Klaus Kleinfeld named adviser to Saudi crown prince, NEOM appoints new CEO

Klaus Kleinfeld had started to lay foundation to the realization of NEOM in June 2017. (SPA/File)
Updated 03 July 2018
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Klaus Kleinfeld named adviser to Saudi crown prince, NEOM appoints new CEO

  • Kleinfeld is set to begin his role in August
  • Nadhmi Al-Nasr will take over from Kleinfeld as NEOM CEO

JEDDAH: Klaus Kleinfeld, who was tasked with developing the NEOM project in northern Saudi Arabia, has been appointed as an adviser to Crown Prince Mohammed bin Salman, the Kingdom announced.

Kleinfeld “will take over wider responsibilities to enhance the economic, technological and financial development of Saudi Arabia,” said a statement.

The German, who is former chairman and CEO of Alcoa Inc., and former president and CEO of Siemens AG, is set to begin his role on August 1, 2018, with new NEOM CEO Nadhmi Al-Nasr taking the helm of the ambitious Saudi project on the same day.

Al-Nasr, who has over 30 plus years of experience with Saudi Aramco and most recently has been the Interim President for King Abdullah University of Science and Technology (KAUST), had worked on developing the strategy and development of NEOM Bay, one of the initial stages of NEOM’s development.  


Nadhmi Al-Nasr, left, will replace Klaus Kleinfeld as CEO of NEOM in August

The Kingdom, in October 2017, announced plans to build the $500 billion mega city on the Kingdom’s Red Sea coast, as part of a huge national push to diversify its economy.

“The focus on these sectors will stimulate economic growth and diversification by nurturing international innovation and manufacturing, to drive local industry, job creation, and GDP growth in the Kingdom,” said Prince Mohammed, who is also the chairman of the Public Investment Fund (PIF).

“Klaus Kleinfeld had started to lay foundation to the realization of NEOM in June 2017. He built up a team of world class project people and developed – together with the founding board of NEOM — the strategy, the face and the future appearance of NEOM,” the statement said.


Traveling back thousands of years by reviving KSA's Al-Ula

Archaeological treasures in the northwestern region of the Kingdom are older than Saudi Arabia itself, and barely known to the world. (AFP)
Updated 1 min 19 sec ago
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Traveling back thousands of years by reviving KSA's Al-Ula

  • The RCU is joining forces with the Arab World Institute in Paris to produce a touring exhibition

JEDDAH: Bathing in the scorching sun of Saudi Arabia for the past 4,000 years and sitting among the sandy dunes of the northwestern region of the Kingdom, lie the country’s archaeological treasures. These treasures are even older than Saudi Arabia itself, and barely known to the world.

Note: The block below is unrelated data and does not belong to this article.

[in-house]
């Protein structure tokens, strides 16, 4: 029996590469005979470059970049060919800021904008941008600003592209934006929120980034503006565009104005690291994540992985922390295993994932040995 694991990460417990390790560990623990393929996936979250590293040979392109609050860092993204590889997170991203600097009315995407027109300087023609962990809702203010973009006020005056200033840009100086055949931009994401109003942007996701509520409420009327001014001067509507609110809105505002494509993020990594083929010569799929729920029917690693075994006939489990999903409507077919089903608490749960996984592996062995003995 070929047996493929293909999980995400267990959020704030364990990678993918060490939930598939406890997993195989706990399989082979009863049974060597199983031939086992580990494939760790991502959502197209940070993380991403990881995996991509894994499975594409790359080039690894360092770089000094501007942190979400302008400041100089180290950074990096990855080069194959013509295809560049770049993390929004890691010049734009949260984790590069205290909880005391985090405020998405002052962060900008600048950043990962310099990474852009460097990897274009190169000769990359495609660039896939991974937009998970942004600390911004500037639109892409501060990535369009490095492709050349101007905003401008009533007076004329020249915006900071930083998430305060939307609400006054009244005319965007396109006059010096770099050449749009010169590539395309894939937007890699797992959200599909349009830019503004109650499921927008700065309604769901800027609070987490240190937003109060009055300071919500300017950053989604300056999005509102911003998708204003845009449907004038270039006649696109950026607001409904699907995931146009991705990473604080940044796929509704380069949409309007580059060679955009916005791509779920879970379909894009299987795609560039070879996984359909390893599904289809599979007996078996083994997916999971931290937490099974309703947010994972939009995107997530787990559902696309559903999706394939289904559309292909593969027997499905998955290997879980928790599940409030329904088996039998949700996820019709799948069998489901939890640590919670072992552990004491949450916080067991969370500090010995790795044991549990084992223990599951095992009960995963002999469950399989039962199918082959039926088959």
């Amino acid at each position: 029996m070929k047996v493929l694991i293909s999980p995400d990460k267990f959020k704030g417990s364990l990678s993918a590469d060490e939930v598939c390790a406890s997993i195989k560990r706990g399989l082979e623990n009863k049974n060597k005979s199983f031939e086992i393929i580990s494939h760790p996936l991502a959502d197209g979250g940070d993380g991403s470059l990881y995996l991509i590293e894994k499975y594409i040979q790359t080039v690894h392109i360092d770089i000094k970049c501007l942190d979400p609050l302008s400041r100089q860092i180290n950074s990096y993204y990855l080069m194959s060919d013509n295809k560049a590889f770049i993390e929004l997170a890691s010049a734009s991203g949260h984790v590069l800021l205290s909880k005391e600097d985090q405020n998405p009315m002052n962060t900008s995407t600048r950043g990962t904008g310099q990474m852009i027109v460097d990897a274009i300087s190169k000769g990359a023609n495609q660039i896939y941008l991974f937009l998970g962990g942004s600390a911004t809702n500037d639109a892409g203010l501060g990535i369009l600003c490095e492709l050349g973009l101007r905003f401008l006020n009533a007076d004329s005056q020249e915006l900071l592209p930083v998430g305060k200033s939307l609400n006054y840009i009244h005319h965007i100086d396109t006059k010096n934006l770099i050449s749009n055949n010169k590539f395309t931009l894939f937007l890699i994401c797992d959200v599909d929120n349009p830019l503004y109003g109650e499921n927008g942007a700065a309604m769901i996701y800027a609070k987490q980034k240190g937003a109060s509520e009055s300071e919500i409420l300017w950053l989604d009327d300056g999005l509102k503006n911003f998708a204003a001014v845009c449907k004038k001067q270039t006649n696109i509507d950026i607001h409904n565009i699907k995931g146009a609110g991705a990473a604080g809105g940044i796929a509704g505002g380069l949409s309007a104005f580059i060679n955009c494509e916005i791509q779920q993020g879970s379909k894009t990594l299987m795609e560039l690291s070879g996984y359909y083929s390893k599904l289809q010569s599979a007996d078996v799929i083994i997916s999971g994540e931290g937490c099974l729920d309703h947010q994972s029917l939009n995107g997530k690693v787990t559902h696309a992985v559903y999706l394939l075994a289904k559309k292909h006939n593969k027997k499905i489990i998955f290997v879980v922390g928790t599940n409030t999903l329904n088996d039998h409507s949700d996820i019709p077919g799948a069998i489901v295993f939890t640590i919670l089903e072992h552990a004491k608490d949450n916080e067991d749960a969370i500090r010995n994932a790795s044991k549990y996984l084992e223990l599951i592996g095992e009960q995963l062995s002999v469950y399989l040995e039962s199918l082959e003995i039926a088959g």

The area covers about 52 hectares of well-preserved land in which there are tombs handcrafted out of the rocks, relics from ancient civilizations such as the Greeks and the Romans, archaeological riches dating back 4,000 years and other priceless artifacts from the Ottoman Empire.
The somewhat forgotten land is going to be brought into the spotlight by the year 2020 as a historic collaboration takes place between Saudi Arabia and France.
France excels in the art of preserving history so it is the perfect alliance to meet the goals of making Al-Ula a tourist attraction.
Saudis are cooperating with France in preserving and promoting culture and archaeology.
The French consider this project so prestigious that Gerard Mestrallet, a special envoy of the president, has been appointed for Al-Ula. Both countries share a common approach to national heritage; that culture transcends all borders and should be accessible to all who seek to observe history.
The agreement was signed in the presence of Saudi Arabia’s Crown Prince Mohammed bin Salman and French President Emmanuel Macron as well as Al-Ula governor, the special envoy to Al-Ula and France’s foreign minister. Against the walls of Paris’s Musee De Arts Decoratifs — a wing of the Louvre Palace — sit the illuminated sandstones for the French to experience a sliver of Saudi Arabia’s rich heritage. The Royal Commission of Al-Ula (RCU) has signed an agreement with Campus France, described as the leading international academic and vocational public institution in France, to train young Saudi women and men to become aspiring archaeologists.
The RCU is joining forces with the Arab World Institute in Paris to produce a touring exhibition. Public transport, hotels and restaurants are also part of the plan.
More than 2,100 people applied for traineeships: 200 young Saudi men and women will be trained by the most prestigious institutes in the world; part of the 1.2 million new tourist jobs are expected to be created under Vision 2030.
Cutting-edge technologies and methods such as aerial LiDAR (light detection and ranging), scanning and photos taken from light aircraft, helicopter and drones will also be used.